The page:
The Philippine Department of Energy (“DOE”) released a new policy program that seeks to enhance the development of biomass waste-to-energy (“WTE”) facilities in the country. The goal of the new policy is to tackle several issues, including energy supply, generation of green jobs in local areas, solid waste management, reduction of methane emission by way of converting biodegradable organic fractions of municipal and industrial wastes to heat, steam, mechanical power or electricity through various processes and technologies.
In the same DOE Department Circular No. DC2022-02-0002, the DOE also proposes the repurposing of coal power plants by turning them into biomass WTE facilities.
The policy provides for the following salient points:
- Eligibility of biomass WTE facilities. For a biomass WTE facility to be eligible to receive the benefits under the policy, the facility shall be duly registered with the DOE and must be, at all times, compliant with the Philippine Clean Air Act, Philippine Clean Water Act, Ecological Solid Waste Management Act, Toxic Substance and Hazardous and Nuclear Wastes Act and the Electric Power Industry Reform Act, among others.
- Compliance with the Renewable Portfolio Standards (“RPS”). Under the Renewable Energy Act, mandated participants, such as power distribution utilities, are required to source a portion of their energy supply from eligible renewable energy facilities. The DOE policy specifically provides that participants may meet their requirements under the RPS if they procure their energy supply from eligible biomass WTE facilities. For this purpose, a renewable energy certificate (“REC”) will be issued to such participant, which it can use to meet its RPS requirements or trade the REC in the Renewable Energy Market.
- Exemption from the conduct of competitive selection process (“CSP”). Under the current CSP policy, power supply agreements should be generally procured through the conduct of a competitive bidding. A biomass WTE facility embedded in a distribution utility that utilizes indigenous energy resources shall be exempt from the conduct of CSP, provided that the resources are gathered from the franchise area of the distribution utility and such biomass WTE facility does not sell its generated power outside such franchise area.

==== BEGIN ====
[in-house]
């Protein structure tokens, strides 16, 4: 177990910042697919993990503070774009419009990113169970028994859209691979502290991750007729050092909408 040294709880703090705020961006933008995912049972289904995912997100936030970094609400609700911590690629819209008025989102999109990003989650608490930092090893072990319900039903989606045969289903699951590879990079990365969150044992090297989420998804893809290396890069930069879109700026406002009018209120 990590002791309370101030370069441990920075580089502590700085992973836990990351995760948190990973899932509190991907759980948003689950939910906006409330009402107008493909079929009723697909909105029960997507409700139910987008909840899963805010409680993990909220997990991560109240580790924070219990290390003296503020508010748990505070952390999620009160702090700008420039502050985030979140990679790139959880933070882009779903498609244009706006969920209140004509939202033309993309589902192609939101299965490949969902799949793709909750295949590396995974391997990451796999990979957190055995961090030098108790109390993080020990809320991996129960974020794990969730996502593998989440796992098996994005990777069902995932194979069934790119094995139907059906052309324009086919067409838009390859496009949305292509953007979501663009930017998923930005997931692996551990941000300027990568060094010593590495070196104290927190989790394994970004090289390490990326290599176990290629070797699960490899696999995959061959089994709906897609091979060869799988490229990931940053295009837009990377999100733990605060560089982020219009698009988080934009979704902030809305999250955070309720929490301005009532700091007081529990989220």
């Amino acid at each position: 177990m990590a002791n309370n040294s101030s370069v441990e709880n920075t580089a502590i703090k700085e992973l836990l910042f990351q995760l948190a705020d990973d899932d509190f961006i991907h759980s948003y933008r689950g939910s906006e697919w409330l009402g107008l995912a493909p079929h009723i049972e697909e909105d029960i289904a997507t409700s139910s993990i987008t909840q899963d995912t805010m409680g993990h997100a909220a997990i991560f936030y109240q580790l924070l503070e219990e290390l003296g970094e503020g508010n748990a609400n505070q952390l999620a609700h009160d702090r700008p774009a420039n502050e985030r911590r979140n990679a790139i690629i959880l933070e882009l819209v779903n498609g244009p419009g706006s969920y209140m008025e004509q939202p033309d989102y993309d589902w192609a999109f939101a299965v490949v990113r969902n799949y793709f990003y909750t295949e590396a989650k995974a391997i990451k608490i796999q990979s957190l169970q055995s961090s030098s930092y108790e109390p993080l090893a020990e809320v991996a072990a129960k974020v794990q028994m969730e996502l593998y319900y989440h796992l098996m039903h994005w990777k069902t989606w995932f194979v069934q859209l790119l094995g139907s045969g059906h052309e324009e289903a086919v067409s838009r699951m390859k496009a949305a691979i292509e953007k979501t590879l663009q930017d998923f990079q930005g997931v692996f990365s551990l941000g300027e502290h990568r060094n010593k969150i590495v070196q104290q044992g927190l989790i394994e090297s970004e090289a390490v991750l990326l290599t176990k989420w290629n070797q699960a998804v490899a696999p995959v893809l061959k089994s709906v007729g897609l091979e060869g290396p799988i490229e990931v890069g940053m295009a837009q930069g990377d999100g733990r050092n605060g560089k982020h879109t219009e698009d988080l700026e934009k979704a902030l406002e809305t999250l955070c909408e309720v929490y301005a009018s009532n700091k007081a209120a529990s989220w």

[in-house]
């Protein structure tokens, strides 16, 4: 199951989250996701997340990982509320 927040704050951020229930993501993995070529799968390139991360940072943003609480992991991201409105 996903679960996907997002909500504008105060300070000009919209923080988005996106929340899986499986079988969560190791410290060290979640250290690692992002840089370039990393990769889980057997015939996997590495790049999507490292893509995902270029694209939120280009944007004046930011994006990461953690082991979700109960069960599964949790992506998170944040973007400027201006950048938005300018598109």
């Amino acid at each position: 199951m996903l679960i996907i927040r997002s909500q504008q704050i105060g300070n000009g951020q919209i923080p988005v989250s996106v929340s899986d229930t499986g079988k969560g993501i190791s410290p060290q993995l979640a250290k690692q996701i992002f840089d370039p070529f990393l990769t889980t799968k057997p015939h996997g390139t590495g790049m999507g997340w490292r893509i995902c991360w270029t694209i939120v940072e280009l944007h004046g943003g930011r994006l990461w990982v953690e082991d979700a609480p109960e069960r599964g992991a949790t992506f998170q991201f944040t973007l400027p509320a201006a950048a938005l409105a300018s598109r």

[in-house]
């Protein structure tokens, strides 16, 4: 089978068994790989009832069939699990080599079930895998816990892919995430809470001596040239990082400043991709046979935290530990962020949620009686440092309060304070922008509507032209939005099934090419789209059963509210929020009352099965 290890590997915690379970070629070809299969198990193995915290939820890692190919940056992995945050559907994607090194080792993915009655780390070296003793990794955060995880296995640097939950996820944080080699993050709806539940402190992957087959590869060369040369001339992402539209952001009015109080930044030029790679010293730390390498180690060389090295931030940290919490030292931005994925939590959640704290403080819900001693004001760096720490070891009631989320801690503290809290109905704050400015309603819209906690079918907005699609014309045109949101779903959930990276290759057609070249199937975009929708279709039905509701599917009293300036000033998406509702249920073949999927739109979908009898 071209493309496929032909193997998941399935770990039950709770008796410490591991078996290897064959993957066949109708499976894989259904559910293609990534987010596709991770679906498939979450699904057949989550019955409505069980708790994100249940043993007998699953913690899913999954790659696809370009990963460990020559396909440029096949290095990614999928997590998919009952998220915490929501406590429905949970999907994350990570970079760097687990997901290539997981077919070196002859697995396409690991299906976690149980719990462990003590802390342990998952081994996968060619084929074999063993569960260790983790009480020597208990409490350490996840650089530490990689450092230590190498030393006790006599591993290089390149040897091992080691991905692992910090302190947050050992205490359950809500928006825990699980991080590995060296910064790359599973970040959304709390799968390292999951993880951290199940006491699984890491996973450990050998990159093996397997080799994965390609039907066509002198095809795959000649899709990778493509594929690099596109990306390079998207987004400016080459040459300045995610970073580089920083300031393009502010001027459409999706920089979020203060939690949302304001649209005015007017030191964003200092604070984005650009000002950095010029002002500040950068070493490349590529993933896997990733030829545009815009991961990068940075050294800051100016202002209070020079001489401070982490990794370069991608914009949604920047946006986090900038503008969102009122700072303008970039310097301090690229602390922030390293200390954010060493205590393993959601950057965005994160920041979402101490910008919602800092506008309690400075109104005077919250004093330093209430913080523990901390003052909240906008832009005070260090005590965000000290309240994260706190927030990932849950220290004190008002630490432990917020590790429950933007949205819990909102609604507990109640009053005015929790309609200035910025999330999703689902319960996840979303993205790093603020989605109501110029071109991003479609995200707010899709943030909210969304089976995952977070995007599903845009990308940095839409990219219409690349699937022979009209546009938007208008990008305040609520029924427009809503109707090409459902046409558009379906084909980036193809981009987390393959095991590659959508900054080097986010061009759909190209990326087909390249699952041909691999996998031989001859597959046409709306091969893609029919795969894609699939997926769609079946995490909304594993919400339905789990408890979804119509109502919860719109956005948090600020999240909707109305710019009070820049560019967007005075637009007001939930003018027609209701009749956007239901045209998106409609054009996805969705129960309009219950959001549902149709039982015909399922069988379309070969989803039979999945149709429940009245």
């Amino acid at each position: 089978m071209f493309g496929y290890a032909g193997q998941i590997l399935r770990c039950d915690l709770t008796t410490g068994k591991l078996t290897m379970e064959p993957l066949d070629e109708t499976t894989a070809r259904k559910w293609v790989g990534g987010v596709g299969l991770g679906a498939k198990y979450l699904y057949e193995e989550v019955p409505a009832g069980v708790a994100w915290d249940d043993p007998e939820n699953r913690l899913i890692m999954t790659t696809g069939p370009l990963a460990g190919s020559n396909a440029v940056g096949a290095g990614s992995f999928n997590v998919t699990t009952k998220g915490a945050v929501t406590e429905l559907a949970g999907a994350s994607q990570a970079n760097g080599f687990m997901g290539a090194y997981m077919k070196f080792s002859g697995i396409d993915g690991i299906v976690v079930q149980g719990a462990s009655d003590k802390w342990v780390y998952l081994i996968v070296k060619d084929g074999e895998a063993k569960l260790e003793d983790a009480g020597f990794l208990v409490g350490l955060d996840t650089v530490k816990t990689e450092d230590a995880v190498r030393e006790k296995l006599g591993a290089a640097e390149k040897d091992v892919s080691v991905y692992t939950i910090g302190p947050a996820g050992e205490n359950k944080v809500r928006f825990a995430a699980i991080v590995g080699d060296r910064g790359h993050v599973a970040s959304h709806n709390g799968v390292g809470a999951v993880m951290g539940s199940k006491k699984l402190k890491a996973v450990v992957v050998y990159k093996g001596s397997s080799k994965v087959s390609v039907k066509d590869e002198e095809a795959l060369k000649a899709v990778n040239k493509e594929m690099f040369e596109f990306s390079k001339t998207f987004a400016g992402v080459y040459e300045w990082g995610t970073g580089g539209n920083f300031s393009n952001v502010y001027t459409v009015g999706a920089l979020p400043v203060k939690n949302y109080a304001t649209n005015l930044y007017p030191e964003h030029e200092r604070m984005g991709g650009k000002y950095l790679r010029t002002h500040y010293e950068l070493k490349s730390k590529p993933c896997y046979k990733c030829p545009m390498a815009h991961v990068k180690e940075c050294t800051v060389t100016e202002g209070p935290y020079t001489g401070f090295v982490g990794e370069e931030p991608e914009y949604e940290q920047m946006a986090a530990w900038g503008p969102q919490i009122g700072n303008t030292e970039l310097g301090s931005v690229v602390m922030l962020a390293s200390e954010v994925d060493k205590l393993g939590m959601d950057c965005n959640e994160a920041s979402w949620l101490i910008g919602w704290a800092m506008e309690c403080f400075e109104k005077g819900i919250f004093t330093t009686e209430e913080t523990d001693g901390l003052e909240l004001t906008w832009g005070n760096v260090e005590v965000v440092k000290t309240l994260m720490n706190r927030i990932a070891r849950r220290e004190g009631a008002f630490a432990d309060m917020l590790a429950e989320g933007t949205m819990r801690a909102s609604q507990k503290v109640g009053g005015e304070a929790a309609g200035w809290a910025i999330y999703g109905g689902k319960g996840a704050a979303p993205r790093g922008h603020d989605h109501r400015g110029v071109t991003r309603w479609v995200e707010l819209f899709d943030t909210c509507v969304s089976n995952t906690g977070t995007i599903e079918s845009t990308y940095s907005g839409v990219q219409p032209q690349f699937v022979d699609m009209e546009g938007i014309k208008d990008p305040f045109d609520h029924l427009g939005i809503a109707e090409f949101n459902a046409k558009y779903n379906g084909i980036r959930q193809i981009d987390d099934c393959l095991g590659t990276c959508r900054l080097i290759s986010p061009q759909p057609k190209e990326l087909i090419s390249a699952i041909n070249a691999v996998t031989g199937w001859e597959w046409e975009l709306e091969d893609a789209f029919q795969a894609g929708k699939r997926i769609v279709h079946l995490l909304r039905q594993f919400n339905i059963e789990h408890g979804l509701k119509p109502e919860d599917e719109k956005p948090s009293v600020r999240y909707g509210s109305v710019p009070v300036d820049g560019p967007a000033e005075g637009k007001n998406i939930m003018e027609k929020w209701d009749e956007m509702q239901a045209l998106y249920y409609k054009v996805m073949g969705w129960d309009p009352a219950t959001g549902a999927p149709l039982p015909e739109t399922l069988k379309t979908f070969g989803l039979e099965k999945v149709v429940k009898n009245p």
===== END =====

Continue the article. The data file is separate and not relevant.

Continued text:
- Term of power supply agreements. The DOE recommends that the power supply agreements between a distribution utility and an eligible biomass WTE facility have a minimum term of 20 years.
- Rules implementing the policy. The Energy Regulatory Commission (“ERC”) is tasked with issuing the necessary implementing rules and regulations to effectuate DOE’s policy.
The world is grappling with the repercussions of climate change and the trashing of the planet. Many know that, to abate, if not eliminate, such effects, several facets of these issues should be addressed at the same time and quickly. WTE facilities are proposed to be a solution that challenges these issues simultaneously.
However, the solution itself is facing its own problems. Many critics of WTE posit that WTE is actually more dangerous to the environment and human health.* Proponents of WTE counter that WTE will allow communities to switch from coal and other traditional sources of energy to renewable energy supply while managing their waste and plastic pollution. Painting the WTE as an attractive solution, WTE proponents argue that the creation of more WTE facilities in communities will open up green jobs to their population.
Only time will tell if DOE’s policy will trigger the establishment of more WTE facilities in the country. The effects of such objective, however, should be tempered to ensure that they would not result in damage to the people and the planet. The DOE and the ERC should work together with the Department of Environment and Natural Resources and various stakeholders to make this a possibility.
For more information, please contact:
Felix T Sy, Partner, Insights Abodago Philippines (a member of ZICO Law)